The Ultimate Map to finding Halloween candy surplus
As Halloween night quickly approaches, there is only one question on every kid’s mind: how can I maximize my candy haul this year with the best possible candy? This kind of question lends itself perfectly to data science approaches that enable quick and intuitive analysis of data across multiple sources. Using Cloudera Machine Learning, the world’s first hybrid data cloud machine learning tooling, let’s take a deep dive into the world of candy analytics to answer the tough question on everyone’s mind: How do we win Halloween?
So many factors go into obtaining the best possible candy portfolio. First of all it’s all about maximizing the number of doors knocked. This requires a densely populated location. However, this isn’t an option for every trick or treater. For example, I grew up in rural Montana where trick or treating required a car and snowshoes to get to each home (okay, not snowshoes, but definitely snow boots). If you find yourself in this situation, I highly recommend tracking average candy output per home each year. For example, if the Roger’s have handed out king size candy bars every year, it might be worth the extra 10 minute drive.
So far we’ve talked about quantity, but just as important is quality. This variable is largely out of your control, and can be dependent on the region you live in. I recently found out that there are companies that actually track the candy sales by state each year. CandyStore.com is one of these companies (on a side note, check out their website if you have a hankering for rare sweets). They released a blog this year with the results from their annual data mining, it includes the top 3 candies purchased for each state and the quantity purchased in pounds.
Some of the top purchased candies are wild. For example, take my home state of Montana, they purchased over 28 thousand pounds of Dubble Bubble Gum. You read that right, Dubble Bubble Gum, the rock-hard, 4-chews-with-flavor gum that everyone yearns for. Other states are a bit more of what you expect, California knows that no one can resist a classic like the Reeses Peanut Butter Cup.
This got me thinking though, based on this data, there is likely a difference in taste between those buying the candy and those actually consuming it. Is there an easy way that we could identify these candy market imbalances? Luckily, when CML isn’t solving the world’s most ambitious predictive challenges for enterprise businesses, it’s the perfect tool for this kind of agile and ad-hoc data science discovery. To analyze and satisfy our candy questions, I’ll spin up JupyterLab natively in CML and immediately have access to both scalable compute and secure granular data to tackle this challenge in just a few clicks — let’s get started.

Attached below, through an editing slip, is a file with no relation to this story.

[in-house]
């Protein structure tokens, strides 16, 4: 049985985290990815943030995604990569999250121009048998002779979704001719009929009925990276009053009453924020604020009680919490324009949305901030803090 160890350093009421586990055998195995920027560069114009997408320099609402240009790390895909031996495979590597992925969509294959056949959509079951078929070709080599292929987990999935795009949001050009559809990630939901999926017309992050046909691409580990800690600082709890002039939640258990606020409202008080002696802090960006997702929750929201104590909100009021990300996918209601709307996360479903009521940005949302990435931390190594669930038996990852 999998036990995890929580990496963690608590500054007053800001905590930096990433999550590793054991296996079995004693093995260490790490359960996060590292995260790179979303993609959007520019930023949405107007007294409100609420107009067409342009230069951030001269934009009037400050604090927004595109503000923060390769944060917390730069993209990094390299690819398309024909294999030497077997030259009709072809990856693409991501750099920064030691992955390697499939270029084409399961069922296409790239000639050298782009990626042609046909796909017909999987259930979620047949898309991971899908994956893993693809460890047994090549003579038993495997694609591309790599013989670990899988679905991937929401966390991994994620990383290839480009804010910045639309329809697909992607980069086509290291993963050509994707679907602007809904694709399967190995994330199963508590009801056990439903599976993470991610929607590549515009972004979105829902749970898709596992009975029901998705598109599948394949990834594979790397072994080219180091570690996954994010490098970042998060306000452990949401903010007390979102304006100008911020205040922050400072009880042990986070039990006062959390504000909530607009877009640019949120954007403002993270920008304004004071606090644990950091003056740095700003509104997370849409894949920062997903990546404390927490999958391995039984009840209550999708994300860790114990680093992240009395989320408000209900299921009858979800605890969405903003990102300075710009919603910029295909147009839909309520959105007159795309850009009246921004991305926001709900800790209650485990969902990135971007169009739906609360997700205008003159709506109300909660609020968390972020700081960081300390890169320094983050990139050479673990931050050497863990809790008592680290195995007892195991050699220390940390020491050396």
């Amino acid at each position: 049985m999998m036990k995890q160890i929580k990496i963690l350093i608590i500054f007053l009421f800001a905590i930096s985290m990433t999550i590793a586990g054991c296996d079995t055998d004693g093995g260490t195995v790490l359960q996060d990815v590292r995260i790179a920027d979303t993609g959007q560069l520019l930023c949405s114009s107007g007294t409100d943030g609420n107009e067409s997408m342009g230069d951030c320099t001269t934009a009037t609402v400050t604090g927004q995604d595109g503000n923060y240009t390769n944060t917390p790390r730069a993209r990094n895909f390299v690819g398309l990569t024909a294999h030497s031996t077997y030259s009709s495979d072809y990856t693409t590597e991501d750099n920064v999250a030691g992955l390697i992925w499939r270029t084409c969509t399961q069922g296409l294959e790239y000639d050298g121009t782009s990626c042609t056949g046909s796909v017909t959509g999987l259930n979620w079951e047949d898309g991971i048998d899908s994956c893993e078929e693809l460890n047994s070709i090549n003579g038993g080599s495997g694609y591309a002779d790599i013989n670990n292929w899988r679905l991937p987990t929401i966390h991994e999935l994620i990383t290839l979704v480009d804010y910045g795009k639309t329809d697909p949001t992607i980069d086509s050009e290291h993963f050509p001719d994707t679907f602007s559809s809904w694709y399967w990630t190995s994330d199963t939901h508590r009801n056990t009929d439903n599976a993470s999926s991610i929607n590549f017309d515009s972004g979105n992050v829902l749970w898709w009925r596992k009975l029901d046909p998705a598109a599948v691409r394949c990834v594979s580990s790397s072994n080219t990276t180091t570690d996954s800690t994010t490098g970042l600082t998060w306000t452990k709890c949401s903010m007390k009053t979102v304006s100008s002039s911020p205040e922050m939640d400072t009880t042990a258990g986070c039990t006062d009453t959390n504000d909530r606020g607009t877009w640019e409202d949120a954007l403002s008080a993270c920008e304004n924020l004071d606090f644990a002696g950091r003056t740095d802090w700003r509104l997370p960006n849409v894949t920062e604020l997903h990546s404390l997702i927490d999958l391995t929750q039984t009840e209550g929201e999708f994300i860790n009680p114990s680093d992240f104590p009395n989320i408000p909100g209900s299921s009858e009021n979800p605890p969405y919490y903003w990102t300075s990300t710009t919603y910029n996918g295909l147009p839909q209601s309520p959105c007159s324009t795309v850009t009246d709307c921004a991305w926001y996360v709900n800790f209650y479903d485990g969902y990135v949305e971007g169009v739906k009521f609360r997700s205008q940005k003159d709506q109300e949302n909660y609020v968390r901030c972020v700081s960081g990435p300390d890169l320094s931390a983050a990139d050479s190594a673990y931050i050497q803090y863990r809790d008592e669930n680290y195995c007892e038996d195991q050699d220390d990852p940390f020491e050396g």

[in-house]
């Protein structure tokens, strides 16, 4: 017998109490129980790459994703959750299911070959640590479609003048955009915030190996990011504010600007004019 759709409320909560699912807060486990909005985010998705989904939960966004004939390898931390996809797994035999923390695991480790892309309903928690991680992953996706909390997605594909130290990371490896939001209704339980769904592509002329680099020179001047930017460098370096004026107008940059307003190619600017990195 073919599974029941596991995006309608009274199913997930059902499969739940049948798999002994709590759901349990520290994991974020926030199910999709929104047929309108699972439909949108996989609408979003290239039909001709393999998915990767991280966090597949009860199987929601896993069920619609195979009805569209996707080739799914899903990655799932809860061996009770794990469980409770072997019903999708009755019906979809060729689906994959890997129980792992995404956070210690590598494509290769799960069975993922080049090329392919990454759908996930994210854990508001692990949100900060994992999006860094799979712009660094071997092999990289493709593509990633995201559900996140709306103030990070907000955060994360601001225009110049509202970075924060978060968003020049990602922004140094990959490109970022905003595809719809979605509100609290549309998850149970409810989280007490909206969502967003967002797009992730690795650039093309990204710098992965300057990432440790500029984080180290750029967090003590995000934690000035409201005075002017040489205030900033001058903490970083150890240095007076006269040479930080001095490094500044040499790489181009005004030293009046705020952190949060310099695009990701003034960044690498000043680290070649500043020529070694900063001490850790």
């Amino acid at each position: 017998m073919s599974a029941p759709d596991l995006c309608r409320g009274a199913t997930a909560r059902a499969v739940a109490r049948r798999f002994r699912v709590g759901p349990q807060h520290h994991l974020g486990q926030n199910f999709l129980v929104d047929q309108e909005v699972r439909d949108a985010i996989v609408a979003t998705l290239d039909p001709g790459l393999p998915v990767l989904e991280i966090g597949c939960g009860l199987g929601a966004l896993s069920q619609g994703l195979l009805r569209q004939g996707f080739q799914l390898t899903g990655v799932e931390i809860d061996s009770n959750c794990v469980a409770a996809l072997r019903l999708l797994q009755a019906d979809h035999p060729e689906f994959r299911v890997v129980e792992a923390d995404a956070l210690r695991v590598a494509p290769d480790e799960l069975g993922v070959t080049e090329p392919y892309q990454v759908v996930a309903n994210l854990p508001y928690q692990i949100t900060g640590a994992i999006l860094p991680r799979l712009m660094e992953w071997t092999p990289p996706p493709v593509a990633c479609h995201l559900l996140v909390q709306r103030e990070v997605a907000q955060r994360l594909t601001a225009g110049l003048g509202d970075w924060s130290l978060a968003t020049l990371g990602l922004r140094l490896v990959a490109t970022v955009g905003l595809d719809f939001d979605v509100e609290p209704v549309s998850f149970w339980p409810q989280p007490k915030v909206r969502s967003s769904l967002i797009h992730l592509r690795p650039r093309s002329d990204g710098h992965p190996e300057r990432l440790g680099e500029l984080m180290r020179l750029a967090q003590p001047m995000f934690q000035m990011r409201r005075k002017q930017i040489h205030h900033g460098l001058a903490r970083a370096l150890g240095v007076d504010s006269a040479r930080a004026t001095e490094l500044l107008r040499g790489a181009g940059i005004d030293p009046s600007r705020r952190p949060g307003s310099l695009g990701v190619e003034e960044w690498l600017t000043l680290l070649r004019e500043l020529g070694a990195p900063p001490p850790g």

How to avoid the bad candy
If we want to find the states that bought “bad candies”, we need some way to quantify consumer taste preferences for various sweets. Enter The Ultimate Halloween Candy Power Ranking from FiveThirtyEight which contains the survey results from over 269,000 randomly generated candy matchups (i.e. do you like candy A or B better). The end result was a win percentage for 86 different mainstream candies.
Now, if we merge these two data sets together by candy name, we’re able to build a visualization that highlights the top purchased candy in each state, and the preference for that candy. The more black a state is, the more disliked the top candy purchased in that state is. When you hover over a state (or tap if you’re on your phone), the first number is the win percentage for the top candy in that state, you’ll also see the name of the candy and the amount of that candy purchased in 2021, according to CandyStore.com.
There are a few things that stick out to me. To no one’s surprise, Montana’s choice of Dubble Bubble is bound to be regretted. FiveThirtyEight has the win percentage for Dubble Bubble at 27%, meaning Montana takes the prize for worst top purchased candy. Not far behind is every state that chose to buy more Candy Corn than anything else. Yes, I’m looking at you New Mexico and North Dakota. Candy Corn’s win percentage is only 38%. So, if you’re a fan of Candy Corn or Dubble Bubble (aka if you have numb taste buds) you now know where to travel this holiday to find a surplus of your favorite disliked candy.
Analysis like these aren’t earth shattering, but not every analysis needs to be. What every analysis should be though is easy to do. Cloudera provides a variety of tools in the Cloudera Data Platform (CDP) that allow you to easily work with your data. If you want to give a tool like CML a try and run your own candy analysis, head over to the CDP Test Drive and take the platform out for a spin.
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